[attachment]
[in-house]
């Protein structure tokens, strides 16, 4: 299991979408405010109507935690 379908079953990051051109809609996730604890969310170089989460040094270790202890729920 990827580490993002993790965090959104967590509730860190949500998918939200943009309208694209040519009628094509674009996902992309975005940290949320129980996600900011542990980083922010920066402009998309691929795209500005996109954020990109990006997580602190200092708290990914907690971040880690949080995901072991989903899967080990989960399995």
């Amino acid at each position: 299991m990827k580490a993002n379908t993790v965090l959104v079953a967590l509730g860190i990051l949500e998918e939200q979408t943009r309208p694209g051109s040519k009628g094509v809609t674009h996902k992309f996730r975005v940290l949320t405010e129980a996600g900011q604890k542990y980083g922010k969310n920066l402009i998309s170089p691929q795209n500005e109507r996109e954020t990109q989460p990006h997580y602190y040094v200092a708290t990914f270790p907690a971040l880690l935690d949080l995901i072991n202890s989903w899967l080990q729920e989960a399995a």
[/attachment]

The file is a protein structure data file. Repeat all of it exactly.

[in-house]
């Protein structure tokens, strides 16, 4: 299991979408405010109507935690 379908079953990051051109809609996730604890969310170089989460040094270790202890729920 990827580490993002993790965090959104967590509730860190949500998918939200943009309208694209040519009628094509674009996902992309975005940290949320129980996600900011542990980083922010920066402009998309691929795209500005996109954020990109990006997580602190200092708290990914907690971040880690949080995901072991989903899967080990989960399995």
């Amino acid at each position: 299991m990827k580490a993002n379908t993790v965090l959104v079953a967590l509730g860190i990051l949500e998918e939200q979408t943009r309208p694209g051109s040519k009628g094509v809609t674009h996902k992309f996730r975005v940290l949320t405010e129980a996600g900011q604890k542990y980083g922010k969310n920066l402009i998309s170089p691929q795209n500005e109507r996109e954020t990109q989460p990006h997580y602190y040094v200092a708290t990914f270790p907690a971040l880690l935690d949080l995901i072991n202890s989903w899967l080990q729920e989960a399995a």